[Some time ago, I asked readers for recommended reading on their branches of Christianity. Below is my understanding of the Calvinist system, as gathered from R. C. Sproul’s “What is Reformed Theology?”, one of the books recommended to me. Hopefully, this will be the first in a series as I work my way down my reading list. Protestant commenters should be considered to have more authority than me on this topic, and I will gratefully take their correction. The goal of this post, and I hope of the subsequent discussion, will be to accurately describe the Reformed faith, rather than to criticize or defend it (except against definite misunderstandings, of which there are unfortunately many).]
Sproul’s book attempts to explain the distinctive tenets of Reformed theology. It highlights differences with other Christians while avoiding a polemical tone. (Sproul tries hard to be fair to Catholicism. More often, he contrasts his classical Protestant positions with those of the Arminians; only they could say how fairly he characterizes them.) This is just right for our purposes.
I have been thinking about the coziness between Liberalism and Islam, which became evident about twenty seconds after the jihad attack on the World Trade Center, and now drives policy in the USA, the United Kingdom, France, Germany, and Scandinavia. A pair of complementary questions put themselves that I propose for a general discussion.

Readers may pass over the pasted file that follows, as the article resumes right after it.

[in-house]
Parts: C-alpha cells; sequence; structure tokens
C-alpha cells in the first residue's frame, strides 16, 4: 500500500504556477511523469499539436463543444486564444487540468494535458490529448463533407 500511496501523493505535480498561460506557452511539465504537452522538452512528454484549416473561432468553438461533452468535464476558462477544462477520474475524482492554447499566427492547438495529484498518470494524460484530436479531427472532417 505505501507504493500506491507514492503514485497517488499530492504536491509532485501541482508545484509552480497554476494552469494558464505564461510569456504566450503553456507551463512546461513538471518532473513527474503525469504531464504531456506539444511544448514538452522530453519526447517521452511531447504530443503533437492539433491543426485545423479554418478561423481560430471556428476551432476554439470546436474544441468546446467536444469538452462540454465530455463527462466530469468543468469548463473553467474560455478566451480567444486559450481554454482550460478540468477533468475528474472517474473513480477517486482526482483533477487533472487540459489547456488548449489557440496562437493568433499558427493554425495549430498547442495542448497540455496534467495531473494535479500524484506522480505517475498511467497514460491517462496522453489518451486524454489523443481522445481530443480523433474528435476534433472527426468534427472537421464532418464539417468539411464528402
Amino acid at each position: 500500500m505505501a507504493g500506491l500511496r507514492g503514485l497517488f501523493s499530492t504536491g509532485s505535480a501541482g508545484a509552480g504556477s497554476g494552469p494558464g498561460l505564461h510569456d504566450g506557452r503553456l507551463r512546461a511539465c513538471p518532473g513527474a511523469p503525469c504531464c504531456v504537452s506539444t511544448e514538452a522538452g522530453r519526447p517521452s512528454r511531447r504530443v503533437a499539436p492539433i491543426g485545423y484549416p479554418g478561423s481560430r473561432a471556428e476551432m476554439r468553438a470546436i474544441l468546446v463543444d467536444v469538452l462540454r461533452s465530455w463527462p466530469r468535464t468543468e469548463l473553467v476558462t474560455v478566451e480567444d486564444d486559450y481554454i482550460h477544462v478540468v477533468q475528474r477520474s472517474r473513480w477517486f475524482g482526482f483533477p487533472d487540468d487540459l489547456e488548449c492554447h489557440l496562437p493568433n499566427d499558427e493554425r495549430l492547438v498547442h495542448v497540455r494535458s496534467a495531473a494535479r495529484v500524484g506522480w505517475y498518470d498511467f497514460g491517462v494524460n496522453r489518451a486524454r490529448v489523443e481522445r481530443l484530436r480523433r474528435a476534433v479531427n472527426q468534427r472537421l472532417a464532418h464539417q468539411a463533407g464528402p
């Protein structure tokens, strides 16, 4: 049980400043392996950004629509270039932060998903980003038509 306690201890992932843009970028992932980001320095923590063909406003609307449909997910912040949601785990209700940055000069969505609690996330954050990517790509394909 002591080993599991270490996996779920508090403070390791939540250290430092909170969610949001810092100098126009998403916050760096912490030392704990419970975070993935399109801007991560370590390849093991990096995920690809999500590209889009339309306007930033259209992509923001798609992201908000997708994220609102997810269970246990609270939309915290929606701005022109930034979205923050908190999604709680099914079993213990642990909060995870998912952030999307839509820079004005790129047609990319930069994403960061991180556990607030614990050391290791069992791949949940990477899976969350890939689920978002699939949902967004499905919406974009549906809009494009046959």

Does Liberalism embrace Islam, knowing that Islam is a religion and despite its active hostile attitude towards religion, as conceived by it categorically, solely because Liberalism has more animus against Christianity than it does towards Islam and therefore sees Islam as an ally in its campaign against Christianity?
Does Liberalism ally itself with Islam because it senses that Islam is not a religion, but is rather a secular ideology, utterly hostile to anything transcendent, just like itself, and is therefore its perfect ally in the campaign against Christianity?